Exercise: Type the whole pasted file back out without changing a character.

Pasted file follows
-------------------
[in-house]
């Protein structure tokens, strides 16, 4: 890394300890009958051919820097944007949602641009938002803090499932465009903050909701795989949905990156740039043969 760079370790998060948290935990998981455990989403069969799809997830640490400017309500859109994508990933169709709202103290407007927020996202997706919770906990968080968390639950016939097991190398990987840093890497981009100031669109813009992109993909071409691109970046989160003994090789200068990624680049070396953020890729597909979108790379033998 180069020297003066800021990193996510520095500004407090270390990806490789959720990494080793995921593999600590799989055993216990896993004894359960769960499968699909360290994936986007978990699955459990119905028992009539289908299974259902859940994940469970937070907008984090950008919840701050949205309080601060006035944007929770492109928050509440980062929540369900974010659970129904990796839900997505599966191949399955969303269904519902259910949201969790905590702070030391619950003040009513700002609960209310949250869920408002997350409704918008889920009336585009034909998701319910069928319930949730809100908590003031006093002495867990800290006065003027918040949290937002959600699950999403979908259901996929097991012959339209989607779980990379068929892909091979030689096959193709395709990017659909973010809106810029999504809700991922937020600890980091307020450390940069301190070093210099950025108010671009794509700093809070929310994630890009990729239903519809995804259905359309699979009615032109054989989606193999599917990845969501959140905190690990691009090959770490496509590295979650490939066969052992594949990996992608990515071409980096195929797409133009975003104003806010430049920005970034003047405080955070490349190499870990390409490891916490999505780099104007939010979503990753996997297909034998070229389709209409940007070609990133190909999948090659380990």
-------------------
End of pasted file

[in-house]
């Protein structure tokens, strides 16, 4: 890394300890009958051919820097944007949602641009938002803090499932465009903050909701795989949905990156740039043969 760079370790998060948290935990998981455990989403069969799809997830640490400017309500859109994508990933169709709202103290407007927020996202997706919770906990968080968390639950016939097991190398990987840093890497981009100031669109813009992109993909071409691109970046989160003994090789200068990624680049070396953020890729597909979108790379033998 180069020297003066800021990193996510520095500004407090270390990806490789959720990494080793995921593999600590799989055993216990896993004894359960769960499968699909360290994936986007978990699955459990119905028992009539289908299974259902859940994940469970937070907008984090950008919840701050949205309080601060006035944007929770492109928050509440980062929540369900974010659970129904990796839900997505599966191949399955969303269904519902259910949201969790905590702070030391619950003040009513700002609960209310949250869920408002997350409704918008889920009336585009034909998701319910069928319930949730809100908590003031006093002495867990800290006065003027918040949290937002959600699950999403979908259901996929097991012959339209989607779980990379068929892909091979030689096959193709395709990017659909973010809106810029999504809700991922937020600890980091307020450390940069301190070093210099950025108010671009794509700093809070929310994630890009990729239903519809995804259905359309699979009615032109054989989606193999599917990845969501959140905190690990691009090959770490496509590295979650490939066969052992594949990996992608990515071409980096195929797409133009975003104003806010430049920005970034003047405080955070490349190499870990390409490891916490999505780099104007939010979503990753996997297909034998070229389709209409940007070609990133190909999948090659380990």